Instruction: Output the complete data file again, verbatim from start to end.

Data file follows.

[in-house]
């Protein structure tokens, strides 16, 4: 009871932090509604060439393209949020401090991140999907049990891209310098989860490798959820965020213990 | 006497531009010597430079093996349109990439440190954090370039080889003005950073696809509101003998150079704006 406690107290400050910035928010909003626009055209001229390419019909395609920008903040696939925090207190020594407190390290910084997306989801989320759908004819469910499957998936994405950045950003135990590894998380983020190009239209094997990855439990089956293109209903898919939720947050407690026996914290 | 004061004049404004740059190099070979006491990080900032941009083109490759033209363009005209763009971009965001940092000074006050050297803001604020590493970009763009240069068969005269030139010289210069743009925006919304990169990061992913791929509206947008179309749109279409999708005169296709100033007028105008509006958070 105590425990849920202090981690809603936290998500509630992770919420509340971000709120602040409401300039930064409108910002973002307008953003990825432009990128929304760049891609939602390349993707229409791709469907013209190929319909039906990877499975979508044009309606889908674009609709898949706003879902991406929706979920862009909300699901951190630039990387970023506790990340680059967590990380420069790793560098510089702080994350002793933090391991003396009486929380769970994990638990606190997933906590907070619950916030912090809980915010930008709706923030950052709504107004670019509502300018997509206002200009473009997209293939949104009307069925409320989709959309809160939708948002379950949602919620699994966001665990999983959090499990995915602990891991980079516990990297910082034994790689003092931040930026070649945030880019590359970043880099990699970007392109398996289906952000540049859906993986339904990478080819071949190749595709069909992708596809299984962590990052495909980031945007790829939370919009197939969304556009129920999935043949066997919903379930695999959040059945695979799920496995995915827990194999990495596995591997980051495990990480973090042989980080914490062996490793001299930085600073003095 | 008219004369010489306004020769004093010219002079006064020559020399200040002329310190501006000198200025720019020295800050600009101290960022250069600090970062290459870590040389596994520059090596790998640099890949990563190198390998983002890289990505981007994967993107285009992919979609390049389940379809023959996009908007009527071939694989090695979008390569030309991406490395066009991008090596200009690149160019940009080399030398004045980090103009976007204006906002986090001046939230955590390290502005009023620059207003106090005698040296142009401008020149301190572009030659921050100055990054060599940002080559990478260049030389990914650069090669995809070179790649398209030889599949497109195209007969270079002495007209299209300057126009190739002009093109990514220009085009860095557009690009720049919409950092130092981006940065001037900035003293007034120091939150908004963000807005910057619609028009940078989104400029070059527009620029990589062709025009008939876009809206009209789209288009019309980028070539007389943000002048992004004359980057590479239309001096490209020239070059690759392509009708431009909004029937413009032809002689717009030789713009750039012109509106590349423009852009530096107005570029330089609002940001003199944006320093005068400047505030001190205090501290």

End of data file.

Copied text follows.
[in-house]
């Protein structure tokens, strides 16, 4: 009871932090509604060439393209949020401090991140999907049990891209310098989860490798959820965020213990 | 006497531009010597430079093996349109990439440190954090370039080889003005950073696809509101003998150079704006 406690107290400050910035928010909003626009055209001229390419019909395609920008903040696939925090207190020594407190390290910084997306989801989320759908004819469910499957998936994405950045950003135990590894998380983020190009239209094997990855439990089956293109209903898919939720947050407690026996914290 | 004061004049404004740059190099070979006491990080900032941009083109490759033209363009005209763009971009965001940092000074006050050297803001604020590493970009763009240069068969005269030139010289210069743009925006919304990169990061992913791929509206947008179309749109279409999708005169296709100033007028105008509006958070 105590425990849920202090981690809603936290998500509630992770919420509340971000709120602040409401300039930064409108910002973002307008953003990825432009990128929304760049891609939602390349993707229409791709469907013209190929319909039906990877499975979508044009309606889908674009609709898949706003879902991406929706979920862009909300699901951190630039990387970023506790990340680059967590990380420069790793560098510089702080994350002793933090391991003396009486929380769970994990638990606190997933906590907070619950916030912090809980915010930008709706923030950052709504107004670019509502300018997509206002200009473009997209293939949104009307069925409320989709959309809160939708948002379950949602919620699994966001665990999983959090499990995915602990891991980079516990990297910082034994790689003092931040930026070649945030880019590359970043880099990699970007392109398996289906952000540049859906993986339904990478080819071949190749595709069909992708596809299984962590990052495909980031945007790829939370919009197939969304556009129920999935043949066997919903379930695999959040059945695979799920496995995915827990194999990495596995591997980051495990990480973090042989980080914490062996490793001299930085600073003095 | 008219004369010489306004020769004093010219002079006064020559020399200040002329310190501006000198200025720019020295800050600009101290960022250069600090970062290459870590040389596994520059090596790998640099890949990563190198390998983002890289990505981007994967993107285009992919979609390049389940379809023959996009908007009527071939694989090695979008390569030309991406490395066009991008090596200009690149160019940009080399030398004045980090103009976007204006906002986090001046939230955590390290502005009023620059207003106090005698040296142009401008020149301190572009030659921050100055990054060599940002080559990478260049030389990914650069090669995809070179790649398209030889599949497109195209007969270079002495007209299209300057126009190739002009093109990514220009085009860095557009690009720049919409950092130092981006940065001037900035003293007034120091939150908004963000807005910057619609028009940078989104400029070059527009620029990589062709025009008939876009809206009209789209288009019309980028070539007389943000002048992004004359980057590479239309001096490209020239070059690759392509009708431009909004029937413009032809002689717009030789713009750039012109509106590349423009852009530096107005570029330089609002940001003199944006320093005068400047505030001190205090501290």